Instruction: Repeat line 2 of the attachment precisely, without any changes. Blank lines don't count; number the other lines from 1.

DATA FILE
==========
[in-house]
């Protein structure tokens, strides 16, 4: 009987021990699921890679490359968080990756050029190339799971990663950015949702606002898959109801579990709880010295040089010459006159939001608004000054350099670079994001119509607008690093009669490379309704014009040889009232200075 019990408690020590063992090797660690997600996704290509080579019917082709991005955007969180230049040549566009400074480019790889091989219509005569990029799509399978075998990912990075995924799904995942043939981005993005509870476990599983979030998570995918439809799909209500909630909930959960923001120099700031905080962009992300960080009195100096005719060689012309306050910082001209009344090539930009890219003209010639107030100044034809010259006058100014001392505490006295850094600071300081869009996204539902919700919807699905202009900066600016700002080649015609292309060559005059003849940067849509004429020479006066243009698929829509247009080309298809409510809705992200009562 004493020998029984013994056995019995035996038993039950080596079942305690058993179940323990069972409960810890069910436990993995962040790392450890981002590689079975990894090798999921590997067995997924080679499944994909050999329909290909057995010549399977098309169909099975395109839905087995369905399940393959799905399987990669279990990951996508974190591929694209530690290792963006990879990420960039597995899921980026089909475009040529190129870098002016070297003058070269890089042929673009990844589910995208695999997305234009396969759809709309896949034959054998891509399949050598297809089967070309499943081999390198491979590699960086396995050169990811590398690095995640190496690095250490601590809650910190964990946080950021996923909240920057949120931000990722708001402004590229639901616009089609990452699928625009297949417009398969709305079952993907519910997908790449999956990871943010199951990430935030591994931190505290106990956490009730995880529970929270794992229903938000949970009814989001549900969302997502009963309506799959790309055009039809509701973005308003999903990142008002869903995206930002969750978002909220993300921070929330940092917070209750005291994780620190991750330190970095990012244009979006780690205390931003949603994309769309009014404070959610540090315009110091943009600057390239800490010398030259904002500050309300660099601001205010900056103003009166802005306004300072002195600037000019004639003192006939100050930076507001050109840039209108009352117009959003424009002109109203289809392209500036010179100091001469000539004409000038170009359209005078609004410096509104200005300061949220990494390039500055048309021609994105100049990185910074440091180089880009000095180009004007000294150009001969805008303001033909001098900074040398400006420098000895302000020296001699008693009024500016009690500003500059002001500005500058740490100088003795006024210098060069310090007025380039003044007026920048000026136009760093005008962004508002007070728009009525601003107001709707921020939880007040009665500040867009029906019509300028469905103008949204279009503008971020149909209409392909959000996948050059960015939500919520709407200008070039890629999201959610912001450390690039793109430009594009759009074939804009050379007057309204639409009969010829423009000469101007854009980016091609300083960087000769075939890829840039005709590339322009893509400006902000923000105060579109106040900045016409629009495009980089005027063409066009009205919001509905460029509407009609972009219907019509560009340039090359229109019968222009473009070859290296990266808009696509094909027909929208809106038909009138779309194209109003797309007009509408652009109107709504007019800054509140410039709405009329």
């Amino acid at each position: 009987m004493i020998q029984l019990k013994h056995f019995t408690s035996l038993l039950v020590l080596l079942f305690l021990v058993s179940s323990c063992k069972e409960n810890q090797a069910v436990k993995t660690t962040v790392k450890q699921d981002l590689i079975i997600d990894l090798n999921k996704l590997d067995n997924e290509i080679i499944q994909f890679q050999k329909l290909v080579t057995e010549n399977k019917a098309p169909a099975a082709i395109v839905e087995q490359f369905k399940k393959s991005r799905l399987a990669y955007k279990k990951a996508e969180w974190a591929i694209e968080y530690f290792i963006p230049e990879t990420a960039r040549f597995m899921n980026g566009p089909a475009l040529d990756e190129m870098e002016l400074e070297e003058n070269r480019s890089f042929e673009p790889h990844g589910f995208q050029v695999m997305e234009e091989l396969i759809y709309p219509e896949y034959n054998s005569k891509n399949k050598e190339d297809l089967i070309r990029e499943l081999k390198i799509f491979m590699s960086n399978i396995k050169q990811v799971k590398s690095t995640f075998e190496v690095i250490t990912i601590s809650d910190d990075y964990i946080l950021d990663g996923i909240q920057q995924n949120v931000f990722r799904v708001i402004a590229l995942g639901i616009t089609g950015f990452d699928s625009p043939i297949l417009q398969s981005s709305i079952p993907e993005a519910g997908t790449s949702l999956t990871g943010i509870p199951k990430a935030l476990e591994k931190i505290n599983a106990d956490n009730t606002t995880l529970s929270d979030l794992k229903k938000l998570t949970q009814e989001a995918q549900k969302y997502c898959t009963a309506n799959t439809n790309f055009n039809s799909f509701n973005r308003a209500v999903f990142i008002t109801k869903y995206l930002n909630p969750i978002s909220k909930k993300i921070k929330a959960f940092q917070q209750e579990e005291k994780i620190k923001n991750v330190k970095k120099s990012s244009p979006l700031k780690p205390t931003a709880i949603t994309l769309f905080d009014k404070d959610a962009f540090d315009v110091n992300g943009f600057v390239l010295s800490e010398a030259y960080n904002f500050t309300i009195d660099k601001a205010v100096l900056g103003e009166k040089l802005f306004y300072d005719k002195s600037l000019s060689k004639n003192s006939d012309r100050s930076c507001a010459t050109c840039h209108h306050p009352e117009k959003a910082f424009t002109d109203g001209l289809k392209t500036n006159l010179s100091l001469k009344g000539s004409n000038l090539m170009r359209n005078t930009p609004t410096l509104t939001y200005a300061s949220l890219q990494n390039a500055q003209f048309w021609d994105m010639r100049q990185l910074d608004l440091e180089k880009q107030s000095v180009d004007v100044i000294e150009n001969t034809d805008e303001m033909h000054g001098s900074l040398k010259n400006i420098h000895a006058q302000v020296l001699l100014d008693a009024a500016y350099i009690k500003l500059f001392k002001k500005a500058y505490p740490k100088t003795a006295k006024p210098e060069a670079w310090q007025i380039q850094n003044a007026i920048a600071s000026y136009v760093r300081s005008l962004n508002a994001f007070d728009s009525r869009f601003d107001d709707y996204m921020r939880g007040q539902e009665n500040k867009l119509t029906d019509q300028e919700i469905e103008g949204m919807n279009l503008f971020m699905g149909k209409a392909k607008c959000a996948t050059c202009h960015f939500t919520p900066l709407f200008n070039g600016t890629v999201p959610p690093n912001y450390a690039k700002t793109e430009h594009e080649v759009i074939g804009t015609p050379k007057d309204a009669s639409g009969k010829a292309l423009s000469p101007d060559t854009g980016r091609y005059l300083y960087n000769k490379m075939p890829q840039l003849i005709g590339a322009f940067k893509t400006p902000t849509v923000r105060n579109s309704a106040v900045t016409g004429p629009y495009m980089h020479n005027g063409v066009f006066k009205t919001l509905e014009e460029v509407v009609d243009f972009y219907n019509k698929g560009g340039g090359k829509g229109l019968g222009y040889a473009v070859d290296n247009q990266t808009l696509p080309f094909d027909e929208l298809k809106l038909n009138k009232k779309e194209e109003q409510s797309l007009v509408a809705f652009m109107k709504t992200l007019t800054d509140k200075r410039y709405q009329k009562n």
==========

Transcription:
């Protein structure tokens, strides 16, 4: 009987021990699921890679490359968080990756050029190339799971990663950015949702606002898959109801579990709880010295040089010459006159939001608004000054350099670079994001119509607008690093009669490379309704014009040889009232200075 019990408690020590063992090797660690997600996704290509080579019917082709991005955007969180230049040549566009400074480019790889091989219509005569990029799509399978075998990912990075995924799904995942043939981005993005509870476990599983979030998570995918439809799909209500909630909930959960923001120099700031905080962009992300960080009195100096005719060689012309306050910082001209009344090539930009890219003209010639107030100044034809010259006058100014001392505490006295850094600071300081869009996204539902919700919807699905202009900066600016700002080649015609292309060559005059003849940067849509004429020479006066243009698929829509247009080309298809409510809705992200009562 004493020998029984013994056995019995035996038993039950080596079942305690058993179940323990069972409960810890069910436990993995962040790392450890981002590689079975990894090798999921590997067995997924080679499944994909050999329909290909057995010549399977098309169909099975395109839905087995369905399940393959799905399987990669279990990951996508974190591929694209530690290792963006990879990420960039597995899921980026089909475009040529190129870098002016070297003058070269890089042929673009990844589910995208695999997305234009396969759809709309896949034959054998891509399949050598297809089967070309499943081999390198491979590699960086396995050169990811590398690095995640190496690095250490601590809650910190964990946080950021996923909240920057949120931000990722708001402004590229639901616009089609990452699928625009297949417009398969709305079952993907519910997908790449999956990871943010199951990430935030591994931190505290106990956490009730995880529970929270794992229903938000949970009814989001549900969302997502009963309506799959790309055009039809509701973005308003999903990142008002869903995206930002969750978002909220993300921070929330940092917070209750005291994780620190991750330190970095990012244009979006780690205390931003949603994309769309009014404070959610540090315009110091943009600057390239800490010398030259904002500050309300660099601001205010900056103003009166802005306004300072002195600037000019004639003192006939100050930076507001050109840039209108009352117009959003424009002109109203289809392209500036010179100091001469000539004409000038170009359209005078609004410096509104200005300061949220990494390039500055048309021609994105100049990185910074440091180089880009000095180009004007000294150009001969805008303001033909001098900074040398400006420098000895302000020296001699008693009024500016009690500003500059002001500005500058740490100088003795006024210098060069310090007025380039003044007026920048000026136009760093005008962004508002007070728009009525601003107001709707921020939880007040009665500040867009029906019509300028469905103008949204279009503008971020149909209409392909959000996948050059960015939500919520709407200008070039890629999201959610912001450390690039793109430009594009759009074939804009050379007057309204639409009969010829423009000469101007854009980016091609300083960087000769075939890829840039005709590339322009893509400006902000923000105060579109106040900045016409629009495009980089005027063409066009009205919001509905460029509407009609972009219907019509560009340039090359229109019968222009473009070859290296990266808009696509094909027909929208809106038909009138779309194209109003797309007009509408652009109107709504007019800054509140410039709405009329």